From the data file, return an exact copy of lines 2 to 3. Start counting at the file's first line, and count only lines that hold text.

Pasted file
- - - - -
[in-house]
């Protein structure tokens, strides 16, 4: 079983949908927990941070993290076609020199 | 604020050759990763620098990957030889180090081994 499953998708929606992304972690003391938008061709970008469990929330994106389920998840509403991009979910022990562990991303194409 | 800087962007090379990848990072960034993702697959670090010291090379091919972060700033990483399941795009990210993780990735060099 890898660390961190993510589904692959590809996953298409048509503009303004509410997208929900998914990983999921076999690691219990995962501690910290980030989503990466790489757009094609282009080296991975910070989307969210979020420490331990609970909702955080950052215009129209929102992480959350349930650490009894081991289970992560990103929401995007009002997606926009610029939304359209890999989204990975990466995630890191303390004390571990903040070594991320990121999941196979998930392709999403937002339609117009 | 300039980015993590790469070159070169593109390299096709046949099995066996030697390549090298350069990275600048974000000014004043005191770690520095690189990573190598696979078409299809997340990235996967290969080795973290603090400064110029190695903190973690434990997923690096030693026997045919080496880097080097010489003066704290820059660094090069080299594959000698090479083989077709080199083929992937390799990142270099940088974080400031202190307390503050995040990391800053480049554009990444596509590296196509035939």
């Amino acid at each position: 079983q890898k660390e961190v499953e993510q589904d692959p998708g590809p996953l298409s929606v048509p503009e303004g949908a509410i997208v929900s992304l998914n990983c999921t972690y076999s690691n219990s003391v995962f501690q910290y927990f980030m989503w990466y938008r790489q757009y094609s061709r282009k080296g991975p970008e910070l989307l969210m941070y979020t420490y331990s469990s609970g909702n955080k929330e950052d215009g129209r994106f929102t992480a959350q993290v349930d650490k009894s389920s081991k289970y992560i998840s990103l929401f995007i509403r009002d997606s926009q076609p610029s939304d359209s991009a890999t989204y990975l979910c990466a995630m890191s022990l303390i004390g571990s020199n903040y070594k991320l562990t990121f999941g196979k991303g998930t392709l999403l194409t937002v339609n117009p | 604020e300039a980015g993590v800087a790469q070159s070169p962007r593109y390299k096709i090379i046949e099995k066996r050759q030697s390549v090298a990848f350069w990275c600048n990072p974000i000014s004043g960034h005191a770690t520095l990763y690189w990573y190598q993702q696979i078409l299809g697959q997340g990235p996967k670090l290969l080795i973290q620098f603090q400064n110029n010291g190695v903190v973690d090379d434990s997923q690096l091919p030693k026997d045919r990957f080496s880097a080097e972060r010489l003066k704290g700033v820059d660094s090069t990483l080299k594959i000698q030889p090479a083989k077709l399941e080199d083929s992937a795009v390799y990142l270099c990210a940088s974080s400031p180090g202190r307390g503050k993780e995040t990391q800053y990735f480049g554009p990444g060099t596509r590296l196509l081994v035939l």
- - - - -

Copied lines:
């Protein structure tokens, strides 16, 4: 079983949908927990941070993290076609020199 | 604020050759990763620098990957030889180090081994 499953998708929606992304972690003391938008061709970008469990929330994106389920998840509403991009979910022990562990991303194409 | 800087962007090379990848990072960034993702697959670090010291090379091919972060700033990483399941795009990210993780990735060099 890898660390961190993510589904692959590809996953298409048509503009303004509410997208929900998914990983999921076999690691219990995962501690910290980030989503990466790489757009094609282009080296991975910070989307969210979020420490331990609970909702955080950052215009129209929102992480959350349930650490009894081991289970992560990103929401995007009002997606926009610029939304359209890999989204990975990466995630890191303390004390571990903040070594991320990121999941196979998930392709999403937002339609117009 | 300039980015993590790469070159070169593109390299096709046949099995066996030697390549090298350069990275600048974000000014004043005191770690520095690189990573190598696979078409299809997340990235996967290969080795973290603090400064110029190695903190973690434990997923690096030693026997045919080496880097080097010489003066704290820059660094090069080299594959000698090479083989077709080199083929992937390799990142270099940088974080400031202190307390503050995040990391800053480049554009990444596509590296196509035939």
């Amino acid at each position: 079983q890898k660390e961190v499953e993510q589904d692959p998708g590809p996953l298409s929606v048509p503009e303004g949908a509410i997208v929900s992304l998914n990983c999921t972690y076999s690691n219990s003391v995962f501690q910290y927990f980030m989503w990466y938008r790489q757009y094609s061709r282009k080296g991975p970008e910070l989307l969210m941070y979020t420490y331990s469990s609970g909702n955080k929330e950052d215009g129209r994106f929102t992480a959350q993290v349930d650490k009894s389920s081991k289970y992560i998840s990103l929401f995007i509403r009002d997606s926009q076609p610029s939304d359209s991009a890999t989204y990975l979910c990466a995630m890191s022990l303390i004390g571990s020199n903040y070594k991320l562990t990121f999941g196979k991303g998930t392709l999403l194409t937002v339609n117009p | 604020e300039a980015g993590v800087a790469q070159s070169p962007r593109y390299k096709i090379i046949e099995k066996r050759q030697s390549v090298a990848f350069w990275c600048n990072p974000i000014s004043g960034h005191a770690t520095l990763y690189w990573y190598q993702q696979i078409l299809g697959q997340g990235p996967k670090l290969l080795i973290q620098f603090q400064n110029n010291g190695v903190v973690d090379d434990s997923q690096l091919p030693k026997d045919r990957f080496s880097a080097e972060r010489l003066k704290g700033v820059d660094s090069t990483l080299k594959i000698q030889p090479a083989k077709l399941e080199d083929s992937a795009v390799y990142l270099c990210a940088s974080s400031p180090g202190r307390g503050k993780e995040t990391q800053y990735f480049g554009p990444g060099t596509r590296l196509l081994v035939l």